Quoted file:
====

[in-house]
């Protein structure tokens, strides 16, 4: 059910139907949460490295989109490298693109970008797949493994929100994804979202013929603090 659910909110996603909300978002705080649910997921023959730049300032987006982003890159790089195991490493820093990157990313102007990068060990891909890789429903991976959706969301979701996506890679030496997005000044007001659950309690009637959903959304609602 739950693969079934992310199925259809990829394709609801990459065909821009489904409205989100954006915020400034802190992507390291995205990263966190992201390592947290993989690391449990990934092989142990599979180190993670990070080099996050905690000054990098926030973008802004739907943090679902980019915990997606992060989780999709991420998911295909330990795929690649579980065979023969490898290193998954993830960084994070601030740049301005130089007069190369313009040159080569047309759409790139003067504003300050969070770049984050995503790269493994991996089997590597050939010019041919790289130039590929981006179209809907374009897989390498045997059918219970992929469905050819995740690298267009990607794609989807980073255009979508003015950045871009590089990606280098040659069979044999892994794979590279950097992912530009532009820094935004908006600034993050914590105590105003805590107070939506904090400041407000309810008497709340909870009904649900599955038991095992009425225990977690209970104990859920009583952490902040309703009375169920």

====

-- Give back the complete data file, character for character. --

[in-house]
């Protein structure tokens, strides 16, 4: 059910139907949460490295989109490298693109970008797949493994929100994804979202013929603090 659910909110996603909300978002705080649910997921023959730049300032987006982003890159790089195991490493820093990157990313102007990068060990891909890789429903991976959706969301979701996506890679030496997005000044007001659950309690009637959903959304609602 739950693969079934992310199925259809990829394709609801990459065909821009489904409205989100954006915020400034802190992507390291995205990263966190992201390592947290993989690391449990990934092989142990599979180190993670990070080099996050905690000054990098926030973008802004739907943090679902980019915990997606992060989780999709991420998911295909330990795929690649579980065979023969490898290193998954993830960084994070601030740049301005130089007069190369313009040159080569047309759409790139003067504003300050969070770049984050995503790269493994991996089997590597050939010019041919790289130039590929981006179209809907374009897989390498045997059918219970992929469905050819995740690298267009990607794609989807980073255009979508003015950045871009590089990606280098040659069979044999892994794979590279950097992912530009532009820094935004908006600034993050914590105590105003805590107070939506904090400041407000309810008497709340909870009904649900599955038991095992009425225990977690209970104990859920009583952490902040309703009375169920």